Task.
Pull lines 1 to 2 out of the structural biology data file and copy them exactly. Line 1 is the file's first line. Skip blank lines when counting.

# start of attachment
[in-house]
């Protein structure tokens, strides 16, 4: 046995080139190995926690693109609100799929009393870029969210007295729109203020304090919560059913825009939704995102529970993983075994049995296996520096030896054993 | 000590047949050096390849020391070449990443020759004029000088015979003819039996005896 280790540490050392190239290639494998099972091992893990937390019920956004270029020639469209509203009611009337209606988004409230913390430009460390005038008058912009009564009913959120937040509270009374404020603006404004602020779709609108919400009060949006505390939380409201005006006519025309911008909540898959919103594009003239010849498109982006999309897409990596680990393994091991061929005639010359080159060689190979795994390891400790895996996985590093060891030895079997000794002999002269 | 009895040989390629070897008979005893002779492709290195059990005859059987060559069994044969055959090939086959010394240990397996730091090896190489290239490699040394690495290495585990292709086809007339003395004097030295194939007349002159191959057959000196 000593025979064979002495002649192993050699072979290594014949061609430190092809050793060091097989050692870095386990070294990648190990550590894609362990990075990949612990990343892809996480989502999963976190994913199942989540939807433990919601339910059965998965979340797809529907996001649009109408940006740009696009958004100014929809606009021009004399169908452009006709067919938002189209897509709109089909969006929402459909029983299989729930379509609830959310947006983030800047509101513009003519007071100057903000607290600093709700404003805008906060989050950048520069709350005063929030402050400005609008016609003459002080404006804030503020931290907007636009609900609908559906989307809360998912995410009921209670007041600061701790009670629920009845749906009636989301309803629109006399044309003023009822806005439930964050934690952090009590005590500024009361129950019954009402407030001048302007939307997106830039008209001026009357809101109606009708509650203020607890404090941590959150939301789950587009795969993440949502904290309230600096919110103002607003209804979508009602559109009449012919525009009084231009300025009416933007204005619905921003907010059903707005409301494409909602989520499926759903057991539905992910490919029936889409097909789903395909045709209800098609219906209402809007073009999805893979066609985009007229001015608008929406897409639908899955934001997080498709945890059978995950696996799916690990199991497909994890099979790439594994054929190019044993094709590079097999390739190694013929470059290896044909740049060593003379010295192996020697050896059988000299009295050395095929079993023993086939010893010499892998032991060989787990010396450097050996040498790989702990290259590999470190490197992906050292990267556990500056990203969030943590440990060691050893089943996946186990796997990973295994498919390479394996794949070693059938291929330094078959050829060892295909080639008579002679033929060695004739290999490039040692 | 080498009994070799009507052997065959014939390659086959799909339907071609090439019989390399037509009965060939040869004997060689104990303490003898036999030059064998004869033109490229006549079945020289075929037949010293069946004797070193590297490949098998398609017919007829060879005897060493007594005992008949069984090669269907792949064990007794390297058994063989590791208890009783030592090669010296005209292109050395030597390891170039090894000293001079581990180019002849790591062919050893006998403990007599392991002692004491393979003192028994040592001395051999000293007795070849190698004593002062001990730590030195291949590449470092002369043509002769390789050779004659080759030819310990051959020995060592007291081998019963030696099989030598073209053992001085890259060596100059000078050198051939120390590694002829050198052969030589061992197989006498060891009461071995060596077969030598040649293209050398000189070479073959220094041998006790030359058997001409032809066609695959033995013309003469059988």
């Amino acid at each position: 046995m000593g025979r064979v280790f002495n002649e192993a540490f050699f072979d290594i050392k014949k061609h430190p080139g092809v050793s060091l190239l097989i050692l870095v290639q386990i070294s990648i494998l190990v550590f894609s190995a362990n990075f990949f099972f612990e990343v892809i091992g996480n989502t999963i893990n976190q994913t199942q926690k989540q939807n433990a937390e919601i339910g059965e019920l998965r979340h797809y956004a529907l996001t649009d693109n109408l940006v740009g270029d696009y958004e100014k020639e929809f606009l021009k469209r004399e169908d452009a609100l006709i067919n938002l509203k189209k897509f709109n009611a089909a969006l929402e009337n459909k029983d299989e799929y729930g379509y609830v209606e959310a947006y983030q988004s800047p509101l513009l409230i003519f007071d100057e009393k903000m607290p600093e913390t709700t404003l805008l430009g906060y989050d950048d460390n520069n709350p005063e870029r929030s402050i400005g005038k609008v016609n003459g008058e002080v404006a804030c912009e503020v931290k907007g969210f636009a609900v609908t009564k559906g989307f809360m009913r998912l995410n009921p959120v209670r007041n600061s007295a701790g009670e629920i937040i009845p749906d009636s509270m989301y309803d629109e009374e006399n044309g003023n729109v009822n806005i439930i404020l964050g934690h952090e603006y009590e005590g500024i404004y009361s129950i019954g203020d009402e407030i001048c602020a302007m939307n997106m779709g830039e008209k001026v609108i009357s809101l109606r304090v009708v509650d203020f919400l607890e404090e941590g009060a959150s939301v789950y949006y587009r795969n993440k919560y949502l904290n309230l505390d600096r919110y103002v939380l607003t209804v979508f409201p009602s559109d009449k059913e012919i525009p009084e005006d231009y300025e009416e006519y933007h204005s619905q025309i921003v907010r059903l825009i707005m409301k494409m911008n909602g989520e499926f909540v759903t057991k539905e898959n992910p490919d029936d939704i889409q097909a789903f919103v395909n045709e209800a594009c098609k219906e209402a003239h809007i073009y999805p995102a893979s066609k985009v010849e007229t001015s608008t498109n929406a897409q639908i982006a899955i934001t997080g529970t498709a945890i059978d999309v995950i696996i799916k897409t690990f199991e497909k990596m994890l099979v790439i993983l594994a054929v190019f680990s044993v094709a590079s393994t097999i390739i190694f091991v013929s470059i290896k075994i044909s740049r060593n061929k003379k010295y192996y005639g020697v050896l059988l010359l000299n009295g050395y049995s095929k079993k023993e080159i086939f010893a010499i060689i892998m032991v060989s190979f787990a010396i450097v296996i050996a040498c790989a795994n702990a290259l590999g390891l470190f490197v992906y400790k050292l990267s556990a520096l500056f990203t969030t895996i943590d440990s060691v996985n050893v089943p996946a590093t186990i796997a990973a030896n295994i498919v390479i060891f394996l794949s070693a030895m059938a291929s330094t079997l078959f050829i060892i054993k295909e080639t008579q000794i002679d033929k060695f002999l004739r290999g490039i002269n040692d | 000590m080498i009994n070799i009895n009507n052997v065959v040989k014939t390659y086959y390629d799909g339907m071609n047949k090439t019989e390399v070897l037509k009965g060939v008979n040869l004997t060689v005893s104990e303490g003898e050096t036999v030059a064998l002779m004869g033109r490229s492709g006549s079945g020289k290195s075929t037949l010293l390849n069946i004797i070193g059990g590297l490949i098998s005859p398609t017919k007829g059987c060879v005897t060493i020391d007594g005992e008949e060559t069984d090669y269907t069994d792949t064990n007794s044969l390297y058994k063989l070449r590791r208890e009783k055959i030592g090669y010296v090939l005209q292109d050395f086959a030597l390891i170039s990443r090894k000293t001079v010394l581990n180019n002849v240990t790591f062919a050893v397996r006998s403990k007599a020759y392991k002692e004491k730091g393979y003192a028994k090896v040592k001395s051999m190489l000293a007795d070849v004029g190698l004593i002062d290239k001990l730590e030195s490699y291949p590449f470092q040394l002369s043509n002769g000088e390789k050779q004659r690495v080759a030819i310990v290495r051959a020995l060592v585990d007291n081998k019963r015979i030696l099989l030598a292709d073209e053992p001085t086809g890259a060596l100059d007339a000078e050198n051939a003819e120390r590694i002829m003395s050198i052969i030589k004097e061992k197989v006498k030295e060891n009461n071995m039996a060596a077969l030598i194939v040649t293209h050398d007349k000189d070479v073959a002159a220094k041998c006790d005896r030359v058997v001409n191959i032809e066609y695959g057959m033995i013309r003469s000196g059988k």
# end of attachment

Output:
[in-house]
């Protein structure tokens, strides 16, 4: 046995080139190995926690693109609100799929009393870029969210007295729109203020304090919560059913825009939704995102529970993983075994049995296996520096030896054993 | 000590047949050096390849020391070449990443020759004029000088015979003819039996005896 280790540490050392190239290639494998099972091992893990937390019920956004270029020639469209509203009611009337209606988004409230913390430009460390005038008058912009009564009913959120937040509270009374404020603006404004602020779709609108919400009060949006505390939380409201005006006519025309911008909540898959919103594009003239010849498109982006999309897409990596680990393994091991061929005639010359080159060689190979795994390891400790895996996985590093060891030895079997000794002999002269 | 009895040989390629070897008979005893002779492709290195059990005859059987060559069994044969055959090939086959010394240990397996730091090896190489290239490699040394690495290495585990292709086809007339003395004097030295194939007349002159191959057959000196 000593025979064979002495002649192993050699072979290594014949061609430190092809050793060091097989050692870095386990070294990648190990550590894609362990990075990949612990990343892809996480989502999963976190994913199942989540939807433990919601339910059965998965979340797809529907996001649009109408940006740009696009958004100014929809606009021009004399169908452009006709067919938002189209897509709109089909969006929402459909029983299989729930379509609830959310947006983030800047509101513009003519007071100057903000607290600093709700404003805008906060989050950048520069709350005063929030402050400005609008016609003459002080404006804030503020931290907007636009609900609908559906989307809360998912995410009921209670007041600061701790009670629920009845749906009636989301309803629109006399044309003023009822806005439930964050934690952090009590005590500024009361129950019954009402407030001048302007939307997106830039008209001026009357809101109606009708509650203020607890404090941590959150939301789950587009795969993440949502904290309230600096919110103002607003209804979508009602559109009449012919525009009084231009300025009416933007204005619905921003907010059903707005409301494409909602989520499926759903057991539905992910490919029936889409097909789903395909045709209800098609219906209402809007073009999805893979066609985009007229001015608008929406897409639908899955934001997080498709945890059978995950696996799916690990199991497909994890099979790439594994054929190019044993094709590079097999390739190694013929470059290896044909740049060593003379010295192996020697050896059988000299009295050395095929079993023993086939010893010499892998032991060989787990010396450097050996040498790989702990290259590999470190490197992906050292990267556990500056990203969030943590440990060691050893089943996946186990796997990973295994498919390479394996794949070693059938291929330094078959050829060892295909080639008579002679033929060695004739290999490039040692 | 080498009994070799009507052997065959014939390659086959799909339907071609090439019989390399037509009965060939040869004997060689104990303490003898036999030059064998004869033109490229006549079945020289075929037949010293069946004797070193590297490949098998398609017919007829060879005897060493007594005992008949069984090669269907792949064990007794390297058994063989590791208890009783030592090669010296005209292109050395030597390891170039090894000293001079581990180019002849790591062919050893006998403990007599392991002692004491393979003192028994040592001395051999000293007795070849190698004593002062001990730590030195291949590449470092002369043509002769390789050779004659080759030819310990051959020995060592007291081998019963030696099989030598073209053992001085890259060596100059000078050198051939120390590694002829050198052969030589061992197989006498060891009461071995060596077969030598040649293209050398000189070479073959220094041998006790030359058997001409032809066609695959033995013309003469059988």